Speaking of Richmond, presuming he will re-sign with the Wizards, his on-court life just got better with the acquisition of a heavyweight like Austin.
(Before we say hello to Austin, we should bid a fond farewell to retiring Redskins linebacker Ken Harvey. I hope it's a temporary goodbye. While some players bemoan not playing for a championship team, Harvey has never even been on a team that made the NFL playoffs. I know the years have taken a toll and Harvey isn't what he was. That he recognizes that and doesn't want to be pushed out is even more admirable and typical of his sense of self and selflessness. However, there's no way a veteran like Harvey can't help a rebuilding team like the Redskins, who have a bunch of young linebackers. Not only that, but given that the Redskins should be better, and that the NFC East is a piece of cake relatively speaking, this could be the year he gets to participate in the playoffs. Let's hope management can be creative while holding on to a valuable human resource.)
Anyway, Austin's value shot up in 1997 with Miami when he was named the league's most improved player. But it was the first two months of the 1997-98 season, when he was filling in for an injured Alonzo Mourning, when Austin became an impact player. He was an 18-points, nine-rebounds kind of guy while Mourning was hurt. Then he was traded to the Clippers in a ridiculously bad trade by Pat Riley (for Brent Barry!). Last year in Orlando, he started packing on the pounds again, and he was ineffective in Chuck Daly's high-post offense.
In Washington, where new coach Gar Heard figures to use Austin down low, opponents have to honor Austin's power moves inside. That will free up the necessary space for Richmond, Murray and Hamilton to get off jumpers. Last season, a veteran power forward told me to exempt Richmond and Strickland from heavy blame for the Wizards' misfortune. Why? "Because since they don't have a big man who's a threat, our whole game plan is to pound Rod and Mitch so they'll be too tired to raise their arms in the fourth quarter. Everybody in the league is playing them that way."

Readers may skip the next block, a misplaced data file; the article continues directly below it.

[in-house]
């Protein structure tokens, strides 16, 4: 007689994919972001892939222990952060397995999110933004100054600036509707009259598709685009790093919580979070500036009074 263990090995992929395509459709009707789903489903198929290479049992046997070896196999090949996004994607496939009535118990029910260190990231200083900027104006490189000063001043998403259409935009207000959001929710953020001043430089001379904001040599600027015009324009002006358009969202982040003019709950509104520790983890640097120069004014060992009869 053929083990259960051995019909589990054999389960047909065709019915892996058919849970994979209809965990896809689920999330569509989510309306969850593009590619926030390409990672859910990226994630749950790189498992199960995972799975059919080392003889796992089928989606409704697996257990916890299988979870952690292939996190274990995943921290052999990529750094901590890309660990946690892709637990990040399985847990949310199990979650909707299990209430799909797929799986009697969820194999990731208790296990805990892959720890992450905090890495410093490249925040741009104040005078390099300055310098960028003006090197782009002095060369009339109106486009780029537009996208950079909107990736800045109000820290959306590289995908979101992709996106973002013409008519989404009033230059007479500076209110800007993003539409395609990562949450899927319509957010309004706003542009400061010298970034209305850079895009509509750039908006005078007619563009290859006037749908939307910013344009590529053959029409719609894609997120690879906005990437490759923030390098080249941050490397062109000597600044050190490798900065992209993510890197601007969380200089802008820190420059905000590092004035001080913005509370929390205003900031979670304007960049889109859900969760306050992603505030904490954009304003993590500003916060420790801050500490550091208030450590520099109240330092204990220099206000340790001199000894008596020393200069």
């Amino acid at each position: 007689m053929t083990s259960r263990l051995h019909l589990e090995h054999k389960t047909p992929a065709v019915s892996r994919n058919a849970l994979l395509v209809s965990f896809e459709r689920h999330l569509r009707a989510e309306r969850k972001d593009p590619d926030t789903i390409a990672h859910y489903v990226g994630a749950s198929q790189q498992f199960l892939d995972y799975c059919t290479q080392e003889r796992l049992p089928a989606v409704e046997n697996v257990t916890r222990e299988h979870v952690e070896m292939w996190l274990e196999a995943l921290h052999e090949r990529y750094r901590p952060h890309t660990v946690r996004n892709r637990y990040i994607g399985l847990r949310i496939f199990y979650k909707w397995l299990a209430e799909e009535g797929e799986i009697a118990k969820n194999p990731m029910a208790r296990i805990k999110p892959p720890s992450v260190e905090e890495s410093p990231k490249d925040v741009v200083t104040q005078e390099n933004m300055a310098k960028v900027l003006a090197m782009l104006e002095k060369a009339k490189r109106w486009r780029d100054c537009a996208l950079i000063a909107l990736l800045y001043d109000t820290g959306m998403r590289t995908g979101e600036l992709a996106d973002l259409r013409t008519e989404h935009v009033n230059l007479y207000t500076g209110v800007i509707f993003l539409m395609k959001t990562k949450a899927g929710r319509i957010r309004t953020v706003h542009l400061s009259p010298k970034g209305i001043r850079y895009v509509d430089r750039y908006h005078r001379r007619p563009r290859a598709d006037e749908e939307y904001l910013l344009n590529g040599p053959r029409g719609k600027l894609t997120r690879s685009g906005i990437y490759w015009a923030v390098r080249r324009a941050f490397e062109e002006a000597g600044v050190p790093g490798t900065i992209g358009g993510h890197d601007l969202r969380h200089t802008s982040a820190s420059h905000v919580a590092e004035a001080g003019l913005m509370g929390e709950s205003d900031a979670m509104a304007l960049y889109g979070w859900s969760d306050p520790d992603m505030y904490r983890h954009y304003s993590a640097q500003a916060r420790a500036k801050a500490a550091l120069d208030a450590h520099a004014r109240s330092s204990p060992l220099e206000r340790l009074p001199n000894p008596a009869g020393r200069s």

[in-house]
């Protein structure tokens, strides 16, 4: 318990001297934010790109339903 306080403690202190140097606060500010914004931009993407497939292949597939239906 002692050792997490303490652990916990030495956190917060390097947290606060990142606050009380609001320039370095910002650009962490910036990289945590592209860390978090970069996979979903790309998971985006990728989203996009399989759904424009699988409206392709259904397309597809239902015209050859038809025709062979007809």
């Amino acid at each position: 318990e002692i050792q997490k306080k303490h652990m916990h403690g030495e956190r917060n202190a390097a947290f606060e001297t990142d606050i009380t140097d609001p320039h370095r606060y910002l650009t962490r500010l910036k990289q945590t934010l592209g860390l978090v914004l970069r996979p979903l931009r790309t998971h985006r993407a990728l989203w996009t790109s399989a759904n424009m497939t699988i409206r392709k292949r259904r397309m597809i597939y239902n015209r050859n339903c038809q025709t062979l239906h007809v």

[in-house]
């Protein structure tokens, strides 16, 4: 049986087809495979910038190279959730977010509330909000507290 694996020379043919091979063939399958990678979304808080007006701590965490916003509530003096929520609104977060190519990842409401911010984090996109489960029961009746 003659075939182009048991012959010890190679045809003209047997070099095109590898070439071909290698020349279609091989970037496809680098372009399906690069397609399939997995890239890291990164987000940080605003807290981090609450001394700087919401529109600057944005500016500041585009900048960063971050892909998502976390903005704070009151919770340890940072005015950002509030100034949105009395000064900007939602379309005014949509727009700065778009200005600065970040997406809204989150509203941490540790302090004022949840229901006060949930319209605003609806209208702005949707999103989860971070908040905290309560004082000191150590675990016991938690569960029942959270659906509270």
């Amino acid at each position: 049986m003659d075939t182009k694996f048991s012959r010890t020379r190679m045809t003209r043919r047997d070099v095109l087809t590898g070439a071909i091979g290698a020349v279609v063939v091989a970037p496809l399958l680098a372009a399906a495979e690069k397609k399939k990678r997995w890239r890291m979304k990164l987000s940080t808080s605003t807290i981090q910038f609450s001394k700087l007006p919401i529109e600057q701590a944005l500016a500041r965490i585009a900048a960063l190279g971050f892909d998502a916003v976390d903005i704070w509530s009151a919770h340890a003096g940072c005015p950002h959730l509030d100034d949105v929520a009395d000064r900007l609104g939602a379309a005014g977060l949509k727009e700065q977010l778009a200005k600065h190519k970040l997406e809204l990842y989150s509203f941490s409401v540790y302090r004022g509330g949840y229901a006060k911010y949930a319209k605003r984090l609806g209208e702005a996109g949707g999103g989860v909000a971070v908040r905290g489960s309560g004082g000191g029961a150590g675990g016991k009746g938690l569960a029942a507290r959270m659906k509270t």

That's why the Wizards had to get a real power player. You have zero hope of competing in the Eastern Conference without one. Or two. That's why it's important to use those salary cap exceptions and pounce on a Simpkins or Long. Now, the issue is whether Austin is going to be the player he was in '98, or the disappointment he was in '99.
To that end, word out of Orlando is that Austin has lost 20 pounds or more. He has said he is embarrassed about the way he played last season, and can barely wait to start this season. Heard's obsession with fitness can only help.
It's not a dream deal. But for a team still struggling to put together a competitive team, it's a nice step in the right direction.